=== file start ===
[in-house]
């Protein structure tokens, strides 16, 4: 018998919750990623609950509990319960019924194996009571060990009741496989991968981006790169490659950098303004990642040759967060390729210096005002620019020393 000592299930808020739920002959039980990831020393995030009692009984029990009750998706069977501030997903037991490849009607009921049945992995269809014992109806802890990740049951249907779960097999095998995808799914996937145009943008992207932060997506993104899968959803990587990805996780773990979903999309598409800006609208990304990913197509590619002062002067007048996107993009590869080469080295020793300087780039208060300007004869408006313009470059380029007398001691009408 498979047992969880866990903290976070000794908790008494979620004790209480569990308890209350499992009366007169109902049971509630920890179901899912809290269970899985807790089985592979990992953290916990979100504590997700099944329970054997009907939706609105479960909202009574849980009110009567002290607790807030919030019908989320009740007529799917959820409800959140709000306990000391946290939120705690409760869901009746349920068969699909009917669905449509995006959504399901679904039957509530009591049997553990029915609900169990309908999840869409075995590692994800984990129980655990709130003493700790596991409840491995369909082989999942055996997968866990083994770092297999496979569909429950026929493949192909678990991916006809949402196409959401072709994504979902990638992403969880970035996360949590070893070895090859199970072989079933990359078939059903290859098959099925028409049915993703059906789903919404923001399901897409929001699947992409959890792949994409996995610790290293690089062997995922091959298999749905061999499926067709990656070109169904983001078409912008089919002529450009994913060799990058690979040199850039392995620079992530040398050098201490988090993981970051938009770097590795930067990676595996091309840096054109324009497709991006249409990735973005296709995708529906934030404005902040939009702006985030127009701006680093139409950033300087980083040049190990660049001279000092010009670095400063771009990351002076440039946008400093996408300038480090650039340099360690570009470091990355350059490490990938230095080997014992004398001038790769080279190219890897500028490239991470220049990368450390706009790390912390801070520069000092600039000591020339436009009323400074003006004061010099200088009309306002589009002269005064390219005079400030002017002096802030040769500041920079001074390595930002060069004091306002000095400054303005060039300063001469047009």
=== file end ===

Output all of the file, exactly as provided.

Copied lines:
[in-house]
């Protein structure tokens, strides 16, 4: 018998919750990623609950509990319960019924194996009571060990009741496989991968981006790169490659950098303004990642040759967060390729210096005002620019020393 000592299930808020739920002959039980990831020393995030009692009984029990009750998706069977501030997903037991490849009607009921049945992995269809014992109806802890990740049951249907779960097999095998995808799914996937145009943008992207932060997506993104899968959803990587990805996780773990979903999309598409800006609208990304990913197509590619002062002067007048996107993009590869080469080295020793300087780039208060300007004869408006313009470059380029007398001691009408 498979047992969880866990903290976070000794908790008494979620004790209480569990308890209350499992009366007169109902049971509630920890179901899912809290269970899985807790089985592979990992953290916990979100504590997700099944329970054997009907939706609105479960909202009574849980009110009567002290607790807030919030019908989320009740007529799917959820409800959140709000306990000391946290939120705690409760869901009746349920068969699909009917669905449509995006959504399901679904039957509530009591049997553990029915609900169990309908999840869409075995590692994800984990129980655990709130003493700790596991409840491995369909082989999942055996997968866990083994770092297999496979569909429950026929493949192909678990991916006809949402196409959401072709994504979902990638992403969880970035996360949590070893070895090859199970072989079933990359078939059903290859098959099925028409049915993703059906789903919404923001399901897409929001699947992409959890792949994409996995610790290293690089062997995922091959298999749905061999499926067709990656070109169904983001078409912008089919002529450009994913060799990058690979040199850039392995620079992530040398050098201490988090993981970051938009770097590795930067990676595996091309840096054109324009497709991006249409990735973005296709995708529906934030404005902040939009702006985030127009701006680093139409950033300087980083040049190990660049001279000092010009670095400063771009990351002076440039946008400093996408300038480090650039340099360690570009470091990355350059490490990938230095080997014992004398001038790769080279190219890897500028490239991470220049990368450390706009790390912390801070520069000092600039000591020339436009009323400074003006004061010099200088009309306002589009002269005064390219005079400030002017002096802030040769500041920079001074390595930002060069004091306002000095400054303005060039300063001469047009």